Scientists at Scripps Research have unveiled a new software tool for studying RNA (ribonucleic acid) molecules, which have a host of critical roles in organisms. The open-source app, “Pytheas,” described May 3, 2022, in Nature Communications, speeds up the process of characterizing and quantifying RNAs in basic research and drug-development settings.
The app is designed specifically to analyze RNA data generated through a method called mass spectrometry. “Mass spec” is commonly used to evaluate RNA molecules that are not simple chains of standard RNA nucleotides but are instead modified in some way. Among their demonstrations, the researchers showed that Pytheas can be used to swiftly identify and quantify modified RNA molecules like those in the current Pfizer and Moderna COVID-19 mRNA vaccines.
“The analysis of RNA data from mass spectrometry has been a relatively laborious process, lacking the tools found in other areas of biological research, and so our aim with Pytheas is to bring the field into the 21st century,” says study senior author James Williamson, PhD, professor in the Department of Integrative Structural and Computational Biology, and vice president of Research and Academic Affairs at Scripps Research.
The first authors of the study were Luigi D’Ascenzo, PhD, and Anna Popova, PhD, respectively a postdoctoral research associate and staff scientist in the Williamson lab during the study.
RNA is chemically very similar to DNA, and RNA molecules in cells are heavily involved in the process of translating genes into proteins, as well as in fine-tuning gene activity. Additionally, RNA-based therapeutics — which include the Pfizer and Moderna vaccines — are viewed as a highly promising new class of medicines, capable in principle of hitting their biological targets more potently and selectively than traditional small-molecule drugs.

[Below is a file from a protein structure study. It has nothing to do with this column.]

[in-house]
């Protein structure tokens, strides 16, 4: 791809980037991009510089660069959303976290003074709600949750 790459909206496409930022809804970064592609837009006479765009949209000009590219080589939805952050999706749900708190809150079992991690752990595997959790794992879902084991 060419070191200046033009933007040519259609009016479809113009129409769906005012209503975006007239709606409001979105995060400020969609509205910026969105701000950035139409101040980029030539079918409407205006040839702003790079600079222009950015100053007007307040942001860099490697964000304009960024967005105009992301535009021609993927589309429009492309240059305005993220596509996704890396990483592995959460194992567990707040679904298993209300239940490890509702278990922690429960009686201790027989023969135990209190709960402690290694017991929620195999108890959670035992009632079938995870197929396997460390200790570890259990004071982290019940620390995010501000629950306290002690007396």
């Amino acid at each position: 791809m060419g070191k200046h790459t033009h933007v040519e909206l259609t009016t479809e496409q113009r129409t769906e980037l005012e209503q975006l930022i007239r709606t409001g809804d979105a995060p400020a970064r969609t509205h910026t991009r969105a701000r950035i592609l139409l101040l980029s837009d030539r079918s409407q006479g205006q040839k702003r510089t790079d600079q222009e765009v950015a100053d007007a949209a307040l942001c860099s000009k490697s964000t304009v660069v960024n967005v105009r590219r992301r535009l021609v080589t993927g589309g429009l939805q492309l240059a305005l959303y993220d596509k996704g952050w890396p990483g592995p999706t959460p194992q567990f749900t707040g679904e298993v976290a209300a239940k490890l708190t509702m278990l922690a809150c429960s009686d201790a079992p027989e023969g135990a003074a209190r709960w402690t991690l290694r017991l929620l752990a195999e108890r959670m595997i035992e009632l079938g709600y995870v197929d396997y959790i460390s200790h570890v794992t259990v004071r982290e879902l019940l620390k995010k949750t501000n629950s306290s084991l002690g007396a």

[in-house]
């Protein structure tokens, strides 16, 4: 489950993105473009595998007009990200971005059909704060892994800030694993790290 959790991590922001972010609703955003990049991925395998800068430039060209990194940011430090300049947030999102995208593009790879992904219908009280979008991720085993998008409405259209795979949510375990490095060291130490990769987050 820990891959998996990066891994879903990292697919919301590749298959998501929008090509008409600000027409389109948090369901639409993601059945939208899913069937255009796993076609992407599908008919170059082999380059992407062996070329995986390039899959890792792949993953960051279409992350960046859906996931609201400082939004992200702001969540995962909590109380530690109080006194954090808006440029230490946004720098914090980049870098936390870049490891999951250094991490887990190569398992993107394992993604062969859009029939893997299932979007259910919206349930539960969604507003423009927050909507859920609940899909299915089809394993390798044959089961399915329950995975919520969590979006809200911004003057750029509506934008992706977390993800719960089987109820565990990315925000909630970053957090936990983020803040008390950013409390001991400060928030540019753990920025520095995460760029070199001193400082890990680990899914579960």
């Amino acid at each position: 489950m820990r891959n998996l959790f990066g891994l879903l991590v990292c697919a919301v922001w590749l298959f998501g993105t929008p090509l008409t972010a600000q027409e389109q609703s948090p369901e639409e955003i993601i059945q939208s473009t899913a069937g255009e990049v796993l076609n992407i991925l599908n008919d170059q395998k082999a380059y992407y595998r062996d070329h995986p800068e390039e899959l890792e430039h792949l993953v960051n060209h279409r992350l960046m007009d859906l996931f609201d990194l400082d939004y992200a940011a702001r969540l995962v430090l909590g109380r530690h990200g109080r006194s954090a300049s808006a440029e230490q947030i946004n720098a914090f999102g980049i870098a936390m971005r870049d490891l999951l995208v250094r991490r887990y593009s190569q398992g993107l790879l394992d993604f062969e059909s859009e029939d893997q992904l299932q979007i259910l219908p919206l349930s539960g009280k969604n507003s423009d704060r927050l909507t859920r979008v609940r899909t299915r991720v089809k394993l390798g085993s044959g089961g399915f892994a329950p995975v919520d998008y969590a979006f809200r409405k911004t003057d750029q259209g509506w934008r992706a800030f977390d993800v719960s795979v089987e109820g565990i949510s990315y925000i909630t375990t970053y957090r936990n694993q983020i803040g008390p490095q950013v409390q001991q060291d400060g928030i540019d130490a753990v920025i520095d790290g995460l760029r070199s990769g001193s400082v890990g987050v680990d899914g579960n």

A common tool for detecting RNA molecules that have chemical modifications is mass spectrometry, which can be used essentially to recognize the RNAs and their modifications based on their masses. Natural RNAs often have modifications that affect their functions, while RNAs used for vaccines and RNA-based drugs are almost always modified artificially to optimize their activity and reduce side effects. Up to now, methods for processing raw mass spectrometry data on modified RNAs have been relatively slow and manual — thus, very labor-intensive — in contrast to corresponding methods in the field of protein analysis, for example.
Williamson and his team developed Pytheas, which is based on the Python programming language, to greatly improve the automation of this processing. The app takes mass spec data on an RNA sample as the input, and outputs the predicted RNA sequences and chemical modifications, in a way that also makes it easy to quantify distinct RNAs in a sample.
The team demonstrated Pytheas’ speed, accuracy and versatility using mass spec data for important bacterial and yeast RNAs, and for SARS-CoV-2 spike protein messenger-RNAs like those used in the Pfizer and Moderna COVID-19 vaccines.
“We’re hoping that companies involved in manufacturing RNA vaccines and other RNA therapeutics will find Pytheas useful, for example in monitoring the quality of their products,” Williamson says.
The researchers are now using Pytheas in their studies of natural RNAs, and are continuing to optimize the software.
Pytheas is freely available on the Github software repository.
“Pytheas: a software package for the automated analysis of RNA sequences and modifications via tandem mass spectrometry” was co-authored by Luigi D’Ascenzo, Anna Popova, Scott Abernathy, Kai Sheng, Patrick Limbach, and James Williamson, all of Scripps Research.
Support for the research was provided by the National Institutes of Health (GM136412, GM053757, GM058843).